NBA vegetarians say diet helped them
When James Jones goes on the road, he racks up a huge food bill.
But not for the reasons you're thinking.
"Room service is tough. The side dishes are the most overpriced thing on the menu," said Jones. "I'm ordering five side dishes of steamed broccoli, five dishes of steamed asparagus and a bowl of brown rice. My bill for that right there might be $70, but that's the trade-off if you want to eat right on the road."
That is, if you're a vegetarian. Jones, a reserve small forward with the Miami Heat who won the 3-point competition during this year's NBA All-Star weekend, described himself as a "very heavy meat-eater" before becoming a vegetarian in 2007. His go-to meal in the old days? Macaroni and cheese with barbecue chicken.
James said that becoming a vegetarian opened him up to lots of new grains, rices and oatmeal. And though it has closed him off to meat, he's not beyond knowing that everyone else loves a good meal piled high with animal protein.
So that's exactly what he made when he was a celebrity chef on Gordon Ramsay's Fox reality TV show "Kitchen Nightmares" last summer.
Along with members of the Miami Dolphins and Florida Panthers, James was faced with making the perfect pizza in three minutes. So what did Jones pile on?
Well, meat of course.
"But you see, I didn't eat the pizza. I'm the weird guy. I only eat pizza with straight sauce," said Jones, who became a vegetarian during the 2007 NBA playoffs when he was busy knocking down 3-pointers for the Phoenix Suns.
Making the change was as tough as getting a few minutes on the floor behind the Big Three. What with fast food, arena food and room service making up three of an NBA player's food groups, what's a vegetarian to do?
Ask John Salley. Now a vegan, Salley was 27 when he signed with the Heat (1992-95) and decided to become a vegetarian.
"For me, I was gaining weight and I was depressed. Everyone thinks that life in the NBA is the best life you can have, but then it's like baseball and you run into a slump," said Salley, who has launched John Salley Foods, an organic and vegan food company.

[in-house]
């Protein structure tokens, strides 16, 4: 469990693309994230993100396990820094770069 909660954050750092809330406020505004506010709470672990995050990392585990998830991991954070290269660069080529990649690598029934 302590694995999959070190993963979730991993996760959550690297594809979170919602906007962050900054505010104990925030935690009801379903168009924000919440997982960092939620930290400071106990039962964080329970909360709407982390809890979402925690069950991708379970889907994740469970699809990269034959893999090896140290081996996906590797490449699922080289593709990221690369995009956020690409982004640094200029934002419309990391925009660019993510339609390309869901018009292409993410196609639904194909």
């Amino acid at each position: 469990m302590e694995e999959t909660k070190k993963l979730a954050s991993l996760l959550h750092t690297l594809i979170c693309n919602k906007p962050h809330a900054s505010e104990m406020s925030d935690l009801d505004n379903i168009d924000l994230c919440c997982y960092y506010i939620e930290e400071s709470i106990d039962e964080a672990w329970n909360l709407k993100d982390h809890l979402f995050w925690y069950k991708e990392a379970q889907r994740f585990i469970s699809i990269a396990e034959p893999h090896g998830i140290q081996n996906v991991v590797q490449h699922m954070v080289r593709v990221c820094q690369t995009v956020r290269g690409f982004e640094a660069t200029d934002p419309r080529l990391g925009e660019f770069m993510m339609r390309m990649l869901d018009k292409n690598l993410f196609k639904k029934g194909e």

"That's the way it goes when everyone treats you well and you are having steak dinners at restaurants, and it's 'surf and turf,' and the manly thing is not to order a salad. I had to get out of that."
Both Salley and Jones made the decision to drop meat for health reasons. Salley saw family members struggle with food and their health while Jones is concerned about how his body will fare in the future.
But it's not easy.
"I'm by far the weirdest eater. I go straight to dessert first, and then I'll go for some side dishes," Jones said. "For me, I want to make sure I get the good foods in first -- baked potatoes, asparagus, broccoli -- and then if I'm still hungry, I'll do some beans. I might have some fish or substitute with some tofu."
Salley has found a unique way to spread his gospel of food -- the seven-day "John Salley New You Cruise," featuring Caribbean destinations, nutrition lectures and cooking classes. The cruise goes out of Fort Lauderdale on Sunday, and Salley will take the chance to pop into Miami.
"I'm planning to make a stop in Miami around then, and hopefully talk to Dwyane Wade," said Salley. "Because the reason he's having the problems with his legs is he's dehydrated and not getting anything to satisfy what his muscles do, and no one is telling him."
Wendell Maxey is a freelance writer for Sports Media Exchange, a national freelance writing network.
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